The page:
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Raw Materials: Switzerland Offers More Transparency in the International Gold Trade

September 24, 2020 |Financial News 

Raw Materials: Switzerland Offers More Transparency in the International Gold Trade

On 24 September, Switzerland proposed the World Customs Organization (WCO) an amendment to the international customs duty classification for gold to improve transparency and traceability in the gold trade. Switzerland will implement the amendment for gold imports into Switzerland from 1 January 2021.

Now, the nomenclature of World Customs Organization’s Harmonized System (HS) has a single code for the different types of traded unwrought gold (native in lumps, lumps, grains, ingots, cast bars, pellets). Hence, it is hard to differentiate in the HS between refined and unrefined gold or between bank-grade gold and gold alloys. Switzerland supports different international and national efforts to give the gold trade more transparency. As well, Switzerland wants to improve the traceability of supply chains and to receive more accurate statistics.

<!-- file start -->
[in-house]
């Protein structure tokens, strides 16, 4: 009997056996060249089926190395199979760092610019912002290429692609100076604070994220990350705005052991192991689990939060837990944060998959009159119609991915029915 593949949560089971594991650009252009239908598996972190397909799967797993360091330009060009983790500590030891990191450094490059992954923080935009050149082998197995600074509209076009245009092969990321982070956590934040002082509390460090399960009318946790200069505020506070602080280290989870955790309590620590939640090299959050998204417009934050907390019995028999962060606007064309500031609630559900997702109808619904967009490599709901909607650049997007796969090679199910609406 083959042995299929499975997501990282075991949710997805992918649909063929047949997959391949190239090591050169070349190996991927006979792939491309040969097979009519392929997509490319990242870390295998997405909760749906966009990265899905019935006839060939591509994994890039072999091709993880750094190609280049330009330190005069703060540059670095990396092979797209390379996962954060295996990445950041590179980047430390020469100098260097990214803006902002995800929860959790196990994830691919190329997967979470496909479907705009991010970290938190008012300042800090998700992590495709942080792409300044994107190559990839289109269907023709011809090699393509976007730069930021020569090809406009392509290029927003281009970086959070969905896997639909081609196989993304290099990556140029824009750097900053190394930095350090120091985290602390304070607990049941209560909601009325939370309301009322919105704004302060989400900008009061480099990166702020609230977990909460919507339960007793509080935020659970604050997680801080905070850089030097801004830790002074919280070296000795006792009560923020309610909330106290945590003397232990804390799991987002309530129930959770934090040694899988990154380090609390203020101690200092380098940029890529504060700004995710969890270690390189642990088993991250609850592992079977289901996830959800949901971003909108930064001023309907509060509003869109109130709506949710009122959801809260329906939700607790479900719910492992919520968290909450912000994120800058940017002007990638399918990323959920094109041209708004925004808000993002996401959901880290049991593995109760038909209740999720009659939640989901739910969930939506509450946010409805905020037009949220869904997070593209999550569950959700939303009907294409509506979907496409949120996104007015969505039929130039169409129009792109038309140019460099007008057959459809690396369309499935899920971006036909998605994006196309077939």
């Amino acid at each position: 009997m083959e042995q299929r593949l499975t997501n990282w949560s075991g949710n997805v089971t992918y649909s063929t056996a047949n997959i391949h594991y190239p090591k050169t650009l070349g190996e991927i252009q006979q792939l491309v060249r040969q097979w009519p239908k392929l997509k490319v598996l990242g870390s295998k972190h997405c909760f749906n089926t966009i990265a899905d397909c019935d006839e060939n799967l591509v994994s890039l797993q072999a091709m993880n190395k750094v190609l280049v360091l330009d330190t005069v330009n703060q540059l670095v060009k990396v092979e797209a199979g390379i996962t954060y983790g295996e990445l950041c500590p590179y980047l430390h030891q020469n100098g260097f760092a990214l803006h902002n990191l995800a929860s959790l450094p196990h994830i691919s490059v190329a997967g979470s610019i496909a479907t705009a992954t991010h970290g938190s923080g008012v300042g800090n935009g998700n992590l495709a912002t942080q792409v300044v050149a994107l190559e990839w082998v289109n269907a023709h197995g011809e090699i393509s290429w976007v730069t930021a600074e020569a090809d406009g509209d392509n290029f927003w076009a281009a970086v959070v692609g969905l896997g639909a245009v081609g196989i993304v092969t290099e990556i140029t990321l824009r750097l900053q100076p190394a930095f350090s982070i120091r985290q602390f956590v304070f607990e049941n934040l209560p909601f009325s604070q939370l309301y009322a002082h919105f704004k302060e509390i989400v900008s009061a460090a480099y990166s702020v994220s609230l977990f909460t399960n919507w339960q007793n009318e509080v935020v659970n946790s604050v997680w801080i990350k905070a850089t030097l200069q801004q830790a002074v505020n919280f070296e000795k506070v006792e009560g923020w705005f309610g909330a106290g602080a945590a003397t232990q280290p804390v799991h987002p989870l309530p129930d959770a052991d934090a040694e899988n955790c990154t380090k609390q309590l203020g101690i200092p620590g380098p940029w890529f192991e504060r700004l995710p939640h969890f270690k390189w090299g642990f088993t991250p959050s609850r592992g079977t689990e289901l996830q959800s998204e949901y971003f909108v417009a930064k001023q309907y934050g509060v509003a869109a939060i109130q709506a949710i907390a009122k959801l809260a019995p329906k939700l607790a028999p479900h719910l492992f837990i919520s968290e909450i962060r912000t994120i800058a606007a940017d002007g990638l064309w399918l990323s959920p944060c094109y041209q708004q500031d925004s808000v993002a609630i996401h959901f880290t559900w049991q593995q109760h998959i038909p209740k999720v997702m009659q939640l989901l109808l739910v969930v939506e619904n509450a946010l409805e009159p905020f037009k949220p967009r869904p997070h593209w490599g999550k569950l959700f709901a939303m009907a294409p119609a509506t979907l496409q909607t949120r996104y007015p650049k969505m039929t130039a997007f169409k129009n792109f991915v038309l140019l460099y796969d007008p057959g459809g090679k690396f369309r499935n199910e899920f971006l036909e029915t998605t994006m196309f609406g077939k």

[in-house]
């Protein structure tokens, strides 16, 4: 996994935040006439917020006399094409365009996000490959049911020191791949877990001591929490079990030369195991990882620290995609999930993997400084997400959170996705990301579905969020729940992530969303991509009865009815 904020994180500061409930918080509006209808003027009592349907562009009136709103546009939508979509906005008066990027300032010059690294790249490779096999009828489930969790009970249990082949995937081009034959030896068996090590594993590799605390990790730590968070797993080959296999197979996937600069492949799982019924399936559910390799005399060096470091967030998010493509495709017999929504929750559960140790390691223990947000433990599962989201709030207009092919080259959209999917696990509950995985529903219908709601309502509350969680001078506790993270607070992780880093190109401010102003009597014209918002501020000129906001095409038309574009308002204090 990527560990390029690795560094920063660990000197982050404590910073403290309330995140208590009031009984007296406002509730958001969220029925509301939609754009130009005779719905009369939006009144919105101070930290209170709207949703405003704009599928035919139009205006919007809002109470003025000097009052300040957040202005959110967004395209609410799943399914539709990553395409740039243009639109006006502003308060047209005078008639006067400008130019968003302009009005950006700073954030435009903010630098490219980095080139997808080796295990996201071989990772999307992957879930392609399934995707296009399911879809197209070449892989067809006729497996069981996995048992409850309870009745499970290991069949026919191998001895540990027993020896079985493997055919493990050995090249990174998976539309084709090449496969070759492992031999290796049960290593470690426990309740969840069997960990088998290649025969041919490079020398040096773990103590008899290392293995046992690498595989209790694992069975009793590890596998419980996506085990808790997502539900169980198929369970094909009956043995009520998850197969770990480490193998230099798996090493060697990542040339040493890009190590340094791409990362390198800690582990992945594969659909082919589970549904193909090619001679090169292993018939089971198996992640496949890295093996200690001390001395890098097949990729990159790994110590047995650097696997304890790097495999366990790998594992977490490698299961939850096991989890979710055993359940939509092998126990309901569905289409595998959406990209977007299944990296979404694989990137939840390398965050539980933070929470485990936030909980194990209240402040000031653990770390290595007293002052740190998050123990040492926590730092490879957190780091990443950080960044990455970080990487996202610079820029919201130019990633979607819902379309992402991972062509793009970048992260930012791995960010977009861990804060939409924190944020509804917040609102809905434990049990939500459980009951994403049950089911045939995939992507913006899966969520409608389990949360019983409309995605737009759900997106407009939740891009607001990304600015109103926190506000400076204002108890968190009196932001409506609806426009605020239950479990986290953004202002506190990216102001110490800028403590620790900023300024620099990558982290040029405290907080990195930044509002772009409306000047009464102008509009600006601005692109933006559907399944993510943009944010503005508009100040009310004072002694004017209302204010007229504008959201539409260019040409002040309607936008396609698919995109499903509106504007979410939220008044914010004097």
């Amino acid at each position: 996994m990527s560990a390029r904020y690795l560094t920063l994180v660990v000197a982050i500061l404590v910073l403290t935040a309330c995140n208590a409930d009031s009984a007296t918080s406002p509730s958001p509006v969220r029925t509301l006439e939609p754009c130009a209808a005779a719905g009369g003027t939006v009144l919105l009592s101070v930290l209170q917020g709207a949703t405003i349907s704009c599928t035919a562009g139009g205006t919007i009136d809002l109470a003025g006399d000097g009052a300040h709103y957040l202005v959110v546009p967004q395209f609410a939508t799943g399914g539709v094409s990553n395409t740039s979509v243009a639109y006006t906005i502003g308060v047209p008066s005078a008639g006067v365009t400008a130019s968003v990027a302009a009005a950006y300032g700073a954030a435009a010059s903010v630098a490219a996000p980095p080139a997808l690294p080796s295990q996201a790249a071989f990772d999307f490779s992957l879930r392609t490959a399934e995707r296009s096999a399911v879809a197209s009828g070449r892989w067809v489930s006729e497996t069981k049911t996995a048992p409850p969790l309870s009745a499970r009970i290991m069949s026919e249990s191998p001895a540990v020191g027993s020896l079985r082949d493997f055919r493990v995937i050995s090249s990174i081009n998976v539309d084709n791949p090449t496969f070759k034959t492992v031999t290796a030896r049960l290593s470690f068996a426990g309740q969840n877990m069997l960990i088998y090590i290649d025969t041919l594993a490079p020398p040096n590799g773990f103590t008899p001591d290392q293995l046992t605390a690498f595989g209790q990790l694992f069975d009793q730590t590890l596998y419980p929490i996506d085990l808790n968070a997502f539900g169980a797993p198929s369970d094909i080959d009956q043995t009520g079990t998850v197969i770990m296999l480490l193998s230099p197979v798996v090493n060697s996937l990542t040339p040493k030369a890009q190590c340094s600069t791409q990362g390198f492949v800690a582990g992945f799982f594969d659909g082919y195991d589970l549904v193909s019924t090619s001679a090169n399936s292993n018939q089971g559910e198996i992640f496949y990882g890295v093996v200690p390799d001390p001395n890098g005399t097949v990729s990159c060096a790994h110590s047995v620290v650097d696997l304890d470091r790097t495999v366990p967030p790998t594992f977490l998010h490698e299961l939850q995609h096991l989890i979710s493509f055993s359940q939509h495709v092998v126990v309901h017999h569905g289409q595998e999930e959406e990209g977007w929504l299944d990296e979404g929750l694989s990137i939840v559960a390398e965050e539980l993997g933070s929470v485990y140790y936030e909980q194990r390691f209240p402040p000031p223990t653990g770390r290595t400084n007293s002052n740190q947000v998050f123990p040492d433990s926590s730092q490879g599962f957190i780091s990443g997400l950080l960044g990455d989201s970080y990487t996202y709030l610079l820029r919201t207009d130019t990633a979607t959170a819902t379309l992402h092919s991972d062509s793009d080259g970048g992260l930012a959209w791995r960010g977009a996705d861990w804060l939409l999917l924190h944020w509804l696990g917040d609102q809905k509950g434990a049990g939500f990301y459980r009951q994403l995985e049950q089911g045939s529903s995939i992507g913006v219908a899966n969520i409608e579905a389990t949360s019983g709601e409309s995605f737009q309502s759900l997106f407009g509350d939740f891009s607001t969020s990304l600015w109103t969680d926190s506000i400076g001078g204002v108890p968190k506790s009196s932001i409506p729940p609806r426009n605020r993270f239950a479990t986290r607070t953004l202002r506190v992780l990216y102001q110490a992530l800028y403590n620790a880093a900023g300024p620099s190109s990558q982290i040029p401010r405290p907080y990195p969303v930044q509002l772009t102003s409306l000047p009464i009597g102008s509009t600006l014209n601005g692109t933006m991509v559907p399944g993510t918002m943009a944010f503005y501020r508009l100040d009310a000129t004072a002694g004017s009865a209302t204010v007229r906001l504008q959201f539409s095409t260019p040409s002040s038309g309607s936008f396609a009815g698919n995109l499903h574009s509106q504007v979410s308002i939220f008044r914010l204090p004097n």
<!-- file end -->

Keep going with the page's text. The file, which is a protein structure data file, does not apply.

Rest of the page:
The Swiss proposal to the WCO takes account of practices that are already accepted at the international level, as it is based on current best practices in the gold industry (London Bullion Market Association LBMA), in particular on the OECD guidelines for this sector. The proposal also takes into consideration the recommendation by the Swiss Federal Audit Office (SFAO) to differentiate between mined gold and banking gold in the Swiss customs tariff. The aim of this is to improve traceability of commodity flows, transparency of statistics and quality of controls.

Switzerland More Transparency in the International Gold Trade
Switzerland will implement the proposed changes to gold imports into Switzerland from 1 January 2021. From this date, importers have to provide supplementary information about gold types in the import declaration. This will give the possibility to record the mined and the banking gold in the statistics separately. If the WCO approves the Swiss proposal, the new customs tariff classification for gold will become the international standard from 2027.

With this proposal, the Federal Administration helps the implementation of the Federal Council’s recommendations of November 2018. The existing conditions for the Swiss gold sector will be protected at the international level.

Switzerland is one of the most important global commodities trading hubs. It is a crucial player in gold trade as one-fifth of the world’s gold trade passes through Switzerland.
Source: https://www.admin.ch/gov/en/start/documentation/media-releases.msg-id-80500.html

Legal disclaimer. This article does not constitute legal advice and does not establish an attorney-client relationship. The article should be used for informational purposes only.
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